Welcome to Part 2 of the series “What is Healthy Aging of The Brain” on normal aging vs. dementia. If you haven’t had the opportunity to read Part 1 (or it’s been a while) make sure to click here and read that article first.
Dementia is not a specific disease. Instead, it’s the word used to describe a group of symptoms which affect our memory. There are over 100 different types of progressive memory diseases – with Alzheimer’s being the most common in the United States. We’ll go over some of the others in a future posting.
Here’s an easy way to recognize the difference between Normal Aging vs. Dementia.
- Not being able to remember the name of an acquaintance.
- Occasionally forgetting things and events.
- Difficulty finding words at times.
- You are worried about memory but your relatives are not.
- Perhaps you lost your car keys. But when you find them, you know what they are and what to do with them.
- Not recognizing family members or knowing their name.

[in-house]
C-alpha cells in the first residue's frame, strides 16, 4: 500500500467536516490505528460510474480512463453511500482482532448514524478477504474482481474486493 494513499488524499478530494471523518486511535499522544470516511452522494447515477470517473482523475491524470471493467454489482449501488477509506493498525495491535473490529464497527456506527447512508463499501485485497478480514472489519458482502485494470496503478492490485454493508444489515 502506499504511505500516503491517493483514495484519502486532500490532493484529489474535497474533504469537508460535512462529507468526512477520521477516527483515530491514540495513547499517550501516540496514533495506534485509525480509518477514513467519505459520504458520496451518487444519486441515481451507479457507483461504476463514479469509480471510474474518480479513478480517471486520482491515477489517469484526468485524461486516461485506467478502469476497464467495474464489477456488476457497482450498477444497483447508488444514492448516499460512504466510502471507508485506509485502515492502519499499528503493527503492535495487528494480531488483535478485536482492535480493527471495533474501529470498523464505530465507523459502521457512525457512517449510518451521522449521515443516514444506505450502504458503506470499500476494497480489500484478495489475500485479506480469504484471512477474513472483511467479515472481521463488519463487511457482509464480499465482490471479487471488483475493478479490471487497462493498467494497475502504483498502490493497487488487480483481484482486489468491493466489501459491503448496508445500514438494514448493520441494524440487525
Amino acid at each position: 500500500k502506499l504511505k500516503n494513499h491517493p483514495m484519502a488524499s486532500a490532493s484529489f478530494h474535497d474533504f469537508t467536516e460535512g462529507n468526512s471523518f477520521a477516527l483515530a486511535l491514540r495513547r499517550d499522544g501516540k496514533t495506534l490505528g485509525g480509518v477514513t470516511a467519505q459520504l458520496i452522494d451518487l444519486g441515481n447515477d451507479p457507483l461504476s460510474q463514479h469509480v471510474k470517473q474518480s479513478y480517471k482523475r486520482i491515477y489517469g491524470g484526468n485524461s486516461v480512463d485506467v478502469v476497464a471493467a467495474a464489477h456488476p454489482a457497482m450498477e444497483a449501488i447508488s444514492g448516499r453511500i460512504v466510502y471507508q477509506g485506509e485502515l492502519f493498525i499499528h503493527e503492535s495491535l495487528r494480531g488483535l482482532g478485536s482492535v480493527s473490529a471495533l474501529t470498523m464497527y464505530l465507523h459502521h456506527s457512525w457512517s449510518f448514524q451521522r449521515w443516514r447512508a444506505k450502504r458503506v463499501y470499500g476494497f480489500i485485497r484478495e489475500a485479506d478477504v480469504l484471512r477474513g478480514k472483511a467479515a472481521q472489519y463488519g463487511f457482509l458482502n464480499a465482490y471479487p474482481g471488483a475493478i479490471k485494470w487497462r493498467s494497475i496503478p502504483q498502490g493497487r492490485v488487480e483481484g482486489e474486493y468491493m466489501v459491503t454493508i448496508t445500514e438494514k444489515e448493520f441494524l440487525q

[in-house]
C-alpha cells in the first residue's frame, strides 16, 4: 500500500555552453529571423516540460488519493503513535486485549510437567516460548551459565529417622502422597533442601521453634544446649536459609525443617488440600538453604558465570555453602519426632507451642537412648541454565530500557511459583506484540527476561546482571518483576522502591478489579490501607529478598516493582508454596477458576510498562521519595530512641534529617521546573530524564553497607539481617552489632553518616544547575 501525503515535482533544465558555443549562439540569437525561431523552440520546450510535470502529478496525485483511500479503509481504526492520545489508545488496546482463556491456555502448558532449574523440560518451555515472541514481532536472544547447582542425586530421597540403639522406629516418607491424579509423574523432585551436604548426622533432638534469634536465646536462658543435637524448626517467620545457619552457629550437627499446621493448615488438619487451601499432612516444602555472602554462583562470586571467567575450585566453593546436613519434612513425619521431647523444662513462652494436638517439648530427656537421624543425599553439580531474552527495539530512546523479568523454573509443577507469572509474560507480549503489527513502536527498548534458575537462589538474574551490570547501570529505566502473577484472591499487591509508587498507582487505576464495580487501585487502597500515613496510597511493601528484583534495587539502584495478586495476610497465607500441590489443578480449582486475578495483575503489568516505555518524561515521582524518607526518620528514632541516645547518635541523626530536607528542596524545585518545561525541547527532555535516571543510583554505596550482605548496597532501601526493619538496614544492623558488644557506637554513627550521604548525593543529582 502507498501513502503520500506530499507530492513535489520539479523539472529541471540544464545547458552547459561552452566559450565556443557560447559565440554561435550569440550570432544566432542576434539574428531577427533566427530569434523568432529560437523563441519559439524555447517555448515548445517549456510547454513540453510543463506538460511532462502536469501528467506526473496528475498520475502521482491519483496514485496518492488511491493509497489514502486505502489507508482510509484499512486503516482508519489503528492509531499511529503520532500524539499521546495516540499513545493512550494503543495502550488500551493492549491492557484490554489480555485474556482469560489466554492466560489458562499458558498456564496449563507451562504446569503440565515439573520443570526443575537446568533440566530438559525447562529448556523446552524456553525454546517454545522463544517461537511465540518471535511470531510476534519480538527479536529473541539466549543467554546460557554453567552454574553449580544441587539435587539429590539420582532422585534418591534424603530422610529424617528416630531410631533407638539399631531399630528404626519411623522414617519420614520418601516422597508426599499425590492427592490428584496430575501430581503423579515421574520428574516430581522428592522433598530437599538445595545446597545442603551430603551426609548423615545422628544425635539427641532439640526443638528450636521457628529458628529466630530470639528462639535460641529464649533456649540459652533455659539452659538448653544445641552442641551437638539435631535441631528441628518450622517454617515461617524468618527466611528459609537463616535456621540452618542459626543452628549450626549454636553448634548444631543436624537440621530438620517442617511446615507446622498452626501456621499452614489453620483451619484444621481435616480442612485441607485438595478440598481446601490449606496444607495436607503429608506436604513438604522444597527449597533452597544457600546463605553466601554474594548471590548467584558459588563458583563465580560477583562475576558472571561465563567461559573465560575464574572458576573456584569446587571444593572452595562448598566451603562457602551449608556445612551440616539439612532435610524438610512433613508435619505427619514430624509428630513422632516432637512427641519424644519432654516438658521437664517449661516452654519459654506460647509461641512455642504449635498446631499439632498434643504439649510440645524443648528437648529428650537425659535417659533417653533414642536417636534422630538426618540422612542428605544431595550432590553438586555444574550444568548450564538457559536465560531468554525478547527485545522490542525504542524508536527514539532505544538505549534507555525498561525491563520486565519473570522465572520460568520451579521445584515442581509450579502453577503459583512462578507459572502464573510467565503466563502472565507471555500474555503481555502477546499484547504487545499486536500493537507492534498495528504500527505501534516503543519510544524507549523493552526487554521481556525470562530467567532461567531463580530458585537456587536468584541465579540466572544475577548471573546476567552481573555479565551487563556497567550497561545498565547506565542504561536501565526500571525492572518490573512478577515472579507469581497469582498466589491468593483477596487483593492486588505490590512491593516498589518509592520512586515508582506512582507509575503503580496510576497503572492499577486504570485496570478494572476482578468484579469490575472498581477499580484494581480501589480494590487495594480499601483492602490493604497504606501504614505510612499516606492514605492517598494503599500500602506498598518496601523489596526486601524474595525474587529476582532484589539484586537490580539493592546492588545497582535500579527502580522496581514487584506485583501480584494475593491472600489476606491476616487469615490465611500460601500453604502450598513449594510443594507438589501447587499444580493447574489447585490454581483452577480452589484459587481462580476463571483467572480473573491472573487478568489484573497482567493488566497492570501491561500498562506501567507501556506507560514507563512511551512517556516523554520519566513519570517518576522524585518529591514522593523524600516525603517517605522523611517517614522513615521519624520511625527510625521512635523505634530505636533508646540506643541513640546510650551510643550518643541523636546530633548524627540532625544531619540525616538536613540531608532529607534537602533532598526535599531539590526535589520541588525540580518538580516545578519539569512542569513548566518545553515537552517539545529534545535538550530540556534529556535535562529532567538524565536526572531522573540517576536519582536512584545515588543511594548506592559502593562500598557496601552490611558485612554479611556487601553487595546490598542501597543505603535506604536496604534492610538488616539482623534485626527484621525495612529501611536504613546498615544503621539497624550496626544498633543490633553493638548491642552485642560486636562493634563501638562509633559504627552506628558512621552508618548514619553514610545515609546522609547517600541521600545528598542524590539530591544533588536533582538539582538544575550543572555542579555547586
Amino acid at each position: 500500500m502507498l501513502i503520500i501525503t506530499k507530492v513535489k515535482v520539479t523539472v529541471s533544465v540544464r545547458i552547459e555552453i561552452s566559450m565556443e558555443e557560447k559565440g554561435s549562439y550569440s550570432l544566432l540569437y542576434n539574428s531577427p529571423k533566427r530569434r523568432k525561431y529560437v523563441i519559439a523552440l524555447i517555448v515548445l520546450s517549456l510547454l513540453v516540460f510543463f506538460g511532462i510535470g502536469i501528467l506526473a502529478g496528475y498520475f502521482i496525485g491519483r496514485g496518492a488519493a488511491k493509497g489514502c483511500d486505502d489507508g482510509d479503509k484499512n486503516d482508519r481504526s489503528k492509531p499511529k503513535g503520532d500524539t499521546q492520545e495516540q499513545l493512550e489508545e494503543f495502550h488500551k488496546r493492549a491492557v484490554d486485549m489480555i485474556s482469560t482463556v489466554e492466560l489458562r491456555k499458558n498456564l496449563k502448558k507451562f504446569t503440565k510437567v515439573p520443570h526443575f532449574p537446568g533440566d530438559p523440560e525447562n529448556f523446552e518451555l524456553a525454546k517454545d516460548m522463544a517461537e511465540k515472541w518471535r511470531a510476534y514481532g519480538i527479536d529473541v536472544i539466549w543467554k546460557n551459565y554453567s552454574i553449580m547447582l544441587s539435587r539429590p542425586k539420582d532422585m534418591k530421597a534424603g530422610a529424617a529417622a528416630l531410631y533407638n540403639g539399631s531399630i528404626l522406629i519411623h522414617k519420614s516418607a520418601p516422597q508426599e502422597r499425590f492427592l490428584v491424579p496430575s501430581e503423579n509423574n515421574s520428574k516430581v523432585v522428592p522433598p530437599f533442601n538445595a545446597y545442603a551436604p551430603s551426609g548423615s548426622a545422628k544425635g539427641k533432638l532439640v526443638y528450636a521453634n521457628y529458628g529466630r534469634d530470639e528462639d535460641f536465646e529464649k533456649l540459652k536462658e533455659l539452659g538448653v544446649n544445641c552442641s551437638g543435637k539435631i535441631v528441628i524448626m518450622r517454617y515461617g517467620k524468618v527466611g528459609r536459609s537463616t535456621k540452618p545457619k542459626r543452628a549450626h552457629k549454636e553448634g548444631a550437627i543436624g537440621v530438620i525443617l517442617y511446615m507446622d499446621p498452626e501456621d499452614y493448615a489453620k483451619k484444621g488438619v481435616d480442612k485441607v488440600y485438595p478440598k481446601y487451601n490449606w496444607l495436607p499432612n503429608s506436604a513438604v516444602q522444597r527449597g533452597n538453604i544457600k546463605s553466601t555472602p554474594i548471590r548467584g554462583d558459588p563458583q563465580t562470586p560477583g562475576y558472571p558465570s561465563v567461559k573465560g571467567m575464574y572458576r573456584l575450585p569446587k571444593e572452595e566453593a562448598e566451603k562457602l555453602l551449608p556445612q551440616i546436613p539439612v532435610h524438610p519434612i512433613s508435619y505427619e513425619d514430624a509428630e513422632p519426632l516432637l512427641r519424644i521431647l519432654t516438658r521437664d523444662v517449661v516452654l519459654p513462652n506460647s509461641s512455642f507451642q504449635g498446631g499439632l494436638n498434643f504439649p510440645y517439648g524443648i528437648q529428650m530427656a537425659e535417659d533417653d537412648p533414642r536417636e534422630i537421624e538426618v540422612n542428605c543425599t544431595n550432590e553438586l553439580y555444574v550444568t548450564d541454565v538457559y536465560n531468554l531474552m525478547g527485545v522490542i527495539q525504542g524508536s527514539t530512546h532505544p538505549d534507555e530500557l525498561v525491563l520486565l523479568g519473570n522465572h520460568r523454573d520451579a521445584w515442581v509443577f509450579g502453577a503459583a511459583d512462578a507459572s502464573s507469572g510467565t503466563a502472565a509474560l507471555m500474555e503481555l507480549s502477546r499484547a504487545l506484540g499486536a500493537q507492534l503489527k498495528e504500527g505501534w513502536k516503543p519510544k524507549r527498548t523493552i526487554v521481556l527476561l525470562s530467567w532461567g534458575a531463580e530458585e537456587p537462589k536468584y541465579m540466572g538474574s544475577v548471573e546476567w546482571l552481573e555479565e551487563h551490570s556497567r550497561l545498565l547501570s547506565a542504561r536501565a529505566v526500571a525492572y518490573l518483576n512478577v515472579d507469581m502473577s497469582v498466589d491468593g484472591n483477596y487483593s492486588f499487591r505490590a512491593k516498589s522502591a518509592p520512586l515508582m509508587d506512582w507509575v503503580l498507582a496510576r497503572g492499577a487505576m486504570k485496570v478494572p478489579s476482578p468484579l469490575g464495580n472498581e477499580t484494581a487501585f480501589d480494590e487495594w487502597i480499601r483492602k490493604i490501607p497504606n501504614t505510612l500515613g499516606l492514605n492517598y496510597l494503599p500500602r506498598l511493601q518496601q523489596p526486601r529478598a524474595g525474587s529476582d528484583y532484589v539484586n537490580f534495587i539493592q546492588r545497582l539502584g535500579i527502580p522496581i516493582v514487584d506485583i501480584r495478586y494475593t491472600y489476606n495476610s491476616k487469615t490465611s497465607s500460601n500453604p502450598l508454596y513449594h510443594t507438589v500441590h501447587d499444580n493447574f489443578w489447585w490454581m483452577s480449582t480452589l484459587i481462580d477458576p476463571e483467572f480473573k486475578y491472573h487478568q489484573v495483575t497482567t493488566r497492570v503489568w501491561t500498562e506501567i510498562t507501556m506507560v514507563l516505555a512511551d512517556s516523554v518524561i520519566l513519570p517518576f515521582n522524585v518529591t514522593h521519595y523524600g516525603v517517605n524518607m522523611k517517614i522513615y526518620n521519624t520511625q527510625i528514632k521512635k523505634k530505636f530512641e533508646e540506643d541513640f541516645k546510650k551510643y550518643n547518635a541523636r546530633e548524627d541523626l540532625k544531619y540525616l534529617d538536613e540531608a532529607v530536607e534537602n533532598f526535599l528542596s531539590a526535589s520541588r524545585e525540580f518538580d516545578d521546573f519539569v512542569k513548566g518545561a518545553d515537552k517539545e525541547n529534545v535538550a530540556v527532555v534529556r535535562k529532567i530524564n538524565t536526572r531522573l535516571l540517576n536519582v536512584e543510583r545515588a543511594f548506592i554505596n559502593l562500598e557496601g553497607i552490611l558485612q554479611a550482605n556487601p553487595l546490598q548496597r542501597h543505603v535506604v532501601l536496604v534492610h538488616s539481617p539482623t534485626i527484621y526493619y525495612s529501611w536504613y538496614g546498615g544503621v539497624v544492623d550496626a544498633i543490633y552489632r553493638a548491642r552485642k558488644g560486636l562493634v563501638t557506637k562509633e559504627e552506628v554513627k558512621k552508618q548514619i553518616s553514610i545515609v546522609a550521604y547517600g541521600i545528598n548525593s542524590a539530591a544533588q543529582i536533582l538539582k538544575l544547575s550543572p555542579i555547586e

- Frequently forgetting things or events.
- Numerous pauses and substitutions when finding words
- Your relatives are worried about your memory, although you’re not aware of any problems.
- You do not remember losing the keys, or you don’t know what they’re used for when they are found.
Additionally, with dementia you may see psychological changes such as: personality changes, depression, anxiety, paranoia, agitation, or inappropriate behavior.
If you or a loved one are experiencing these types of memory problems, you should discuss them with your doctor. It’s important to determine the underlying cause, as some treatable medical conditions can cause dementia symptoms.
Until you get a definitive diagnosis, I feel the most important rule to follow is:
DON’T MAKE ASSUMPTIONS!
A diagnosis doesn’t mean the person will have to stop his/her daily routine, or give up working right away. This disease is progressive, and affects each person differently.
And remember, ALWAYS treat people with dementia with respect and dignity!
Next time, we’ll talk about myths surrounding dementia and aging.